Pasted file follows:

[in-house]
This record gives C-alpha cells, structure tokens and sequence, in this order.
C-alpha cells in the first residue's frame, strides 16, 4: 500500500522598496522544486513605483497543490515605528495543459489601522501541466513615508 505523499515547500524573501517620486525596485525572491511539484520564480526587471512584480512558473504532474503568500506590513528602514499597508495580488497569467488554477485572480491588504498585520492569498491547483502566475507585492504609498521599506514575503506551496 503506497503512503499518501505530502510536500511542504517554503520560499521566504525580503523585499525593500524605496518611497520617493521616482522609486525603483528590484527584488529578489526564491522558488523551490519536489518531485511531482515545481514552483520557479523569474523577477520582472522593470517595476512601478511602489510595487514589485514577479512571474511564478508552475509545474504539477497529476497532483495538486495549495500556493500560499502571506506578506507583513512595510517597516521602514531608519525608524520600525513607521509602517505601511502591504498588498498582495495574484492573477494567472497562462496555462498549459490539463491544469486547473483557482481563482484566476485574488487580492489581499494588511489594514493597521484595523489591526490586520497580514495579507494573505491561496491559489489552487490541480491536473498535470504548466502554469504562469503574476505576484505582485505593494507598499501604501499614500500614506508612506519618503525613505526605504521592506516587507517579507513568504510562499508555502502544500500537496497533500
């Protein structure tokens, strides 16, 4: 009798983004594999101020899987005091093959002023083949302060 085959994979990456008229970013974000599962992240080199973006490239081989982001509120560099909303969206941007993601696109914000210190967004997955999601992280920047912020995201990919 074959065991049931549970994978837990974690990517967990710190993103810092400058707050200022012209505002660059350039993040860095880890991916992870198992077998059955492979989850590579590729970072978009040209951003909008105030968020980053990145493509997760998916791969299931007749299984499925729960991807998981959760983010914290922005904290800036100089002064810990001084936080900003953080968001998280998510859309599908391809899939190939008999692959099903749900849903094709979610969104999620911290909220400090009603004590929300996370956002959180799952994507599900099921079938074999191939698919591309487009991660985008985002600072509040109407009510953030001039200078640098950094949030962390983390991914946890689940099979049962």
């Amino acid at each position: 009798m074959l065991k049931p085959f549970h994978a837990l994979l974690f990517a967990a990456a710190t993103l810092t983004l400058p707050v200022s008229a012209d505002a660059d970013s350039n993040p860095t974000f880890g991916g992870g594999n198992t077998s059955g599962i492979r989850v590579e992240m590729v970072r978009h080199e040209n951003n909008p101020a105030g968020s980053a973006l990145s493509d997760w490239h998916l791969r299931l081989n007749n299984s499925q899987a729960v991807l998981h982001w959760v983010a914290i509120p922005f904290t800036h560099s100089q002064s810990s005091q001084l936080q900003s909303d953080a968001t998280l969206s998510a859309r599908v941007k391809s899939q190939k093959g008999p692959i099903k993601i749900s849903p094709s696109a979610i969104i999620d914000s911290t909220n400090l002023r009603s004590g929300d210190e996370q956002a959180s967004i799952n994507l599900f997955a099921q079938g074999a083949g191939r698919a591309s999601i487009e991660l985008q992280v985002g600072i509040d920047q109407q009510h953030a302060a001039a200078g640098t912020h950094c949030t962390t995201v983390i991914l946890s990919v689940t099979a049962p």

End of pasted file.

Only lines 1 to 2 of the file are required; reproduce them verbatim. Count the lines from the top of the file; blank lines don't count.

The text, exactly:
[in-house]
This record gives C-alpha cells, structure tokens and sequence, in this order.